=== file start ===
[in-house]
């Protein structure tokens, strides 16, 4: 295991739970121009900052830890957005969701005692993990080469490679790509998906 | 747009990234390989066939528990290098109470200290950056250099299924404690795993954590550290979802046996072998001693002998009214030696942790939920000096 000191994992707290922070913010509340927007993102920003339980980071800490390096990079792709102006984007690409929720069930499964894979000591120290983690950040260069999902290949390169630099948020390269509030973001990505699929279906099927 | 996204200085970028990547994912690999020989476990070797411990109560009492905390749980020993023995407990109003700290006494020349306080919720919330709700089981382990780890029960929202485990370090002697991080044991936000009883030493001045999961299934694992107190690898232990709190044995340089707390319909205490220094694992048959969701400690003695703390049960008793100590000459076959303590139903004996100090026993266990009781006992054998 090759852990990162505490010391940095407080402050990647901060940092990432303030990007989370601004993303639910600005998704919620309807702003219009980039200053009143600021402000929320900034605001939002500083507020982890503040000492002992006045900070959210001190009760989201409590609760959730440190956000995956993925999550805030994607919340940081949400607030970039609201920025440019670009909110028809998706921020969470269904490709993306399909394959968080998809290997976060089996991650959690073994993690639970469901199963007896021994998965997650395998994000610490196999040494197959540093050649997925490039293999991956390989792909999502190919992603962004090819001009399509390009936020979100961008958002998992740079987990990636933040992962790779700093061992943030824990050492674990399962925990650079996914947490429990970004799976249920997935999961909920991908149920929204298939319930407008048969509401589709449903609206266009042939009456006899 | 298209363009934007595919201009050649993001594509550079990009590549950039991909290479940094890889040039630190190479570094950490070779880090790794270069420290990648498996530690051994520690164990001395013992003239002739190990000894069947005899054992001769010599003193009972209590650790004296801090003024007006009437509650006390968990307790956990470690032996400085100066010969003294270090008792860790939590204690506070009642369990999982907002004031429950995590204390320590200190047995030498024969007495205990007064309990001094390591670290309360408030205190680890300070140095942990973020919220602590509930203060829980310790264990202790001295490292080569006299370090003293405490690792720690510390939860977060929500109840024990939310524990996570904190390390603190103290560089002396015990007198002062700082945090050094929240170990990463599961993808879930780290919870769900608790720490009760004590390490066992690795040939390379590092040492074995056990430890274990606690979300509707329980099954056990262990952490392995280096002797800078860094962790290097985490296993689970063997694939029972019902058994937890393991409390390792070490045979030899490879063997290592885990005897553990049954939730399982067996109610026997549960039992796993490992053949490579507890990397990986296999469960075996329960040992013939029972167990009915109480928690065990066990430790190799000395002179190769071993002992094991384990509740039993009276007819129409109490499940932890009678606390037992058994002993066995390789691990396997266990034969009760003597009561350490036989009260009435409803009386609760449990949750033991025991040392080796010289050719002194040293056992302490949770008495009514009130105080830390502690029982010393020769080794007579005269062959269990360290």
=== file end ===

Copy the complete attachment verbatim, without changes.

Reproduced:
[in-house]
């Protein structure tokens, strides 16, 4: 295991739970121009900052830890957005969701005692993990080469490679790509998906 | 747009990234390989066939528990290098109470200290950056250099299924404690795993954590550290979802046996072998001693002998009214030696942790939920000096 000191994992707290922070913010509340927007993102920003339980980071800490390096990079792709102006984007690409929720069930499964894979000591120290983690950040260069999902290949390169630099948020390269509030973001990505699929279906099927 | 996204200085970028990547994912690999020989476990070797411990109560009492905390749980020993023995407990109003700290006494020349306080919720919330709700089981382990780890029960929202485990370090002697991080044991936000009883030493001045999961299934694992107190690898232990709190044995340089707390319909205490220094694992048959969701400690003695703390049960008793100590000459076959303590139903004996100090026993266990009781006992054998 090759852990990162505490010391940095407080402050990647901060940092990432303030990007989370601004993303639910600005998704919620309807702003219009980039200053009143600021402000929320900034605001939002500083507020982890503040000492002992006045900070959210001190009760989201409590609760959730440190956000995956993925999550805030994607919340940081949400607030970039609201920025440019670009909110028809998706921020969470269904490709993306399909394959968080998809290997976060089996991650959690073994993690639970469901199963007896021994998965997650395998994000610490196999040494197959540093050649997925490039293999991956390989792909999502190919992603962004090819001009399509390009936020979100961008958002998992740079987990990636933040992962790779700093061992943030824990050492674990399962925990650079996914947490429990970004799976249920997935999961909920991908149920929204298939319930407008048969509401589709449903609206266009042939009456006899 | 298209363009934007595919201009050649993001594509550079990009590549950039991909290479940094890889040039630190190479570094950490070779880090790794270069420290990648498996530690051994520690164990001395013992003239002739190990000894069947005899054992001769010599003193009972209590650790004296801090003024007006009437509650006390968990307790956990470690032996400085100066010969003294270090008792860790939590204690506070009642369990999982907002004031429950995590204390320590200190047995030498024969007495205990007064309990001094390591670290309360408030205190680890300070140095942990973020919220602590509930203060829980310790264990202790001295490292080569006299370090003293405490690792720690510390939860977060929500109840024990939310524990996570904190390390603190103290560089002396015990007198002062700082945090050094929240170990990463599961993808879930780290919870769900608790720490009760004590390490066992690795040939390379590092040492074995056990430890274990606690979300509707329980099954056990262990952490392995280096002797800078860094962790290097985490296993689970063997694939029972019902058994937890393991409390390792070490045979030899490879063997290592885990005897553990049954939730399982067996109610026997549960039992796993490992053949490579507890990397990986296999469960075996329960040992013939029972167990009915109480928690065990066990430790190799000395002179190769071993002992094991384990509740039993009276007819129409109490499940932890009678606390037992058994002993066995390789691990396997266990034969009760003597009561350490036989009260009435409803009386609760449990949750033991025991040392080796010289050719002194040293056992302490949770008495009514009130105080830390502690029982010393020769080794007579005269062959269990360290």